Over the weekend, the White House imposed new travel restrictions on travel from Brazil, an emerging hot spot of the pandemic. The move came as President Trump hit the golf course, sans mask, for the first time since late March. Globally, countries continue to ease lock-down restrictions on their economies even as new infections and deaths continue to climb. On Monday, both presumptive Democratic presidential candidate Joe Biden and his wife Jill wore black protective face masks as he made his first public appearance in two months in order to lay a memorial wreath in honor of fallen soldiers at a veterans park in Delaware.
Despite the virus’ continued spread, crowds across the U.S. kicked off the unofficial start to summer by gathering en masse at bars, restaurants, and outdoor events. In areas of Houston, club goers danced and drank, while the streets and boardwalks of Daytona Beach were filled with revelers.
Locally, video taken on Friday night from the Dublin Deck Tiki Bar and Grill, a bar within the Village of Patchogue, showed packed crowds as drinks flowed and music blared. Police responded to multiple calls about crowding at the location, but authorities did not tell Newsday how many people were in the bar. No summonses were issued, the Suffolk County Police Department said.
Elsewhere on Long Island, multiple state parks hit capacity limits during various points of the long weekend, but the abnormally cooler weather kept crowd sizes manageable at the beaches. In the Town of Smithtown, Main Street sat relatively quiet as volunteers hung American flags from lampposts. Further east, scaled-back memorial services were held at Calverton National Cemetary, as volunteers continued the tradition of placing flags at gravesides.
The pandemic continues to impact both the availability and price of food on shelves, as the virus continues to ravage slaughterhouses and meat processing plants nationwide. On April 28th, President Trump had issued an executive order designating meat plants “critical infrastructure” that must stay open, but the action did not address issues like testing, leaving many plant operators in the dark about whether employees had contracted the virus.
Industry experts are estimating that supplies of meat in grocery stores could shrink by as much as 35 percent. Prices are estimated to spike 20 percent, with sources telling the Washington Post that the impacts could become even “more acute later this year” as the shortages resonate across the national supply chain.
UPDATE AS OF 12:15 PM, FRIDAY, MAY 22nd, 2020:
From Manhattan on Friday, New York State Governor Andrew Cuomo said that if current trends persist, both Long Island and the Mid-Hudson Valley can begin their reopening in the coming days.
“If the number of deaths continue to decline the way it has, and they get their tracing online, both regions can reopen this week,” the governor said, adding that construction staging will now be permitted in both areas in anticipation of the reopening.
Cuomo stated that “the news is good” on the 83rd day of the coronavirus crisis, as both the number of hospitalizations and new COVID cases continue to wane statewide. The number of daily deaths remain relatively flat, with an additional 109 people dying from the virus within the last 24-hours. “This number has been stubborn on it’s way down,” Cuomo said of the deaths, going on to note how quickly the virus first struck compared to the slow decline we are now seeing.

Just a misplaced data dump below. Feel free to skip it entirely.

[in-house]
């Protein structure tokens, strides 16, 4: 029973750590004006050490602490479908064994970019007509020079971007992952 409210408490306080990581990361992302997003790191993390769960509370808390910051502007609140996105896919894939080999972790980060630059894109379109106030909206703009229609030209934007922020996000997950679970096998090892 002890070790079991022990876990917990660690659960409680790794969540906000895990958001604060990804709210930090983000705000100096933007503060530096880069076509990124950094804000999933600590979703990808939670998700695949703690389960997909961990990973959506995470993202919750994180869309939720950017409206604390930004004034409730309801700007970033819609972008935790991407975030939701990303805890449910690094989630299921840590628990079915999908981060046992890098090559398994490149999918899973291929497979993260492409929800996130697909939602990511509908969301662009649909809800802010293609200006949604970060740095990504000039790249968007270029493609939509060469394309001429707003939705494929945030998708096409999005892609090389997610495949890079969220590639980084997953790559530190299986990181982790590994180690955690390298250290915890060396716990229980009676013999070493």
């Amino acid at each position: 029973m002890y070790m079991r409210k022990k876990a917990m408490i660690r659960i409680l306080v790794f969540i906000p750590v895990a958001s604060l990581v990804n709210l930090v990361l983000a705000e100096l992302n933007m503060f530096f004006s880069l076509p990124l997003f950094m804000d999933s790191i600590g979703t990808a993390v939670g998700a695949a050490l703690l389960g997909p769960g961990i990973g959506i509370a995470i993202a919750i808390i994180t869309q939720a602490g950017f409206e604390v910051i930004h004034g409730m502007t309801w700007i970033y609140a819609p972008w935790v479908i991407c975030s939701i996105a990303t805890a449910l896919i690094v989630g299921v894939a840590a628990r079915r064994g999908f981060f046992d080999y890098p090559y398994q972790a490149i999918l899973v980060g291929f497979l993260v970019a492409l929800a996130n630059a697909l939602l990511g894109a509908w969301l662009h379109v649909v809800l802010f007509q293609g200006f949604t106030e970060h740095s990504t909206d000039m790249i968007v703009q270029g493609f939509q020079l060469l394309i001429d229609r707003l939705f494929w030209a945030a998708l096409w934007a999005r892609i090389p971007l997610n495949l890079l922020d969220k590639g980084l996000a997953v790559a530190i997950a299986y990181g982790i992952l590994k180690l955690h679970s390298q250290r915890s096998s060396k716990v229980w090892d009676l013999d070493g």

With Long Island meeting five of the seven key benchmarks needed to reopen, an expert told Newsday that at least one of the metrics required by the state may have set the bar too high. Yesterday, Long Island’s hospital capacity dipped below 30%, a figure that may not be fully attainable in the first place, says Dr. David Battinelli, the chief medical officer at Northwell Health. Battinelli told Newsday that most Northwell facilities didn’t have 30% of hospital beds available even before the pandemic. “It’s a few beds in one direction or the other,” he noted, calling the oscillation in capacity during the last few days statistically insignificant.
As the New York metropolitan area prepares for the unofficial start of the summer this weekend, localities are readying their shorelines for quarantine-weary crowds.
In New York City, Mayor Bill de Blasio cooled his rhetoric about his decision to close city beaches, saying that while bathing areas still remain formally closed, locations such as Orchard Beach in the Bronx or Coney Island in Brooklyn are open for nearby residents who want to walk on the sand. Swimming and any group activities are still prohibited. The mayor warned residents to not take mass transit to get the shore, stating that the city would enforce limits on crowding and fence the areas off if necessary. As city lifeguards begin their seasonal training, officials have indicated that they are seriously considering opening its beaches sometime in June.
In the response to the city’s decision on the sustained closures this past week, localities throughout the suburbs have circled the wagons by making their own coastal areas open to residents only.
In Westchester, Croton Point Park and Playland beaches will only allow county residents, while Long Island’s beaches will stay accessible to locals nearly island-wide. As such, access is limited at the various county beaches operated by both Nassau and Suffolk, as well as at numerous town-run beaches extending as far east as the Town of Southampton. In the City of Long Beach, one of the closest locales to the city, beach passes will be sold to residents only, but the boardwalk is open to all. Local officials have said on numerous occasions that all residency requirements will be lifted once city beaches formally reopen.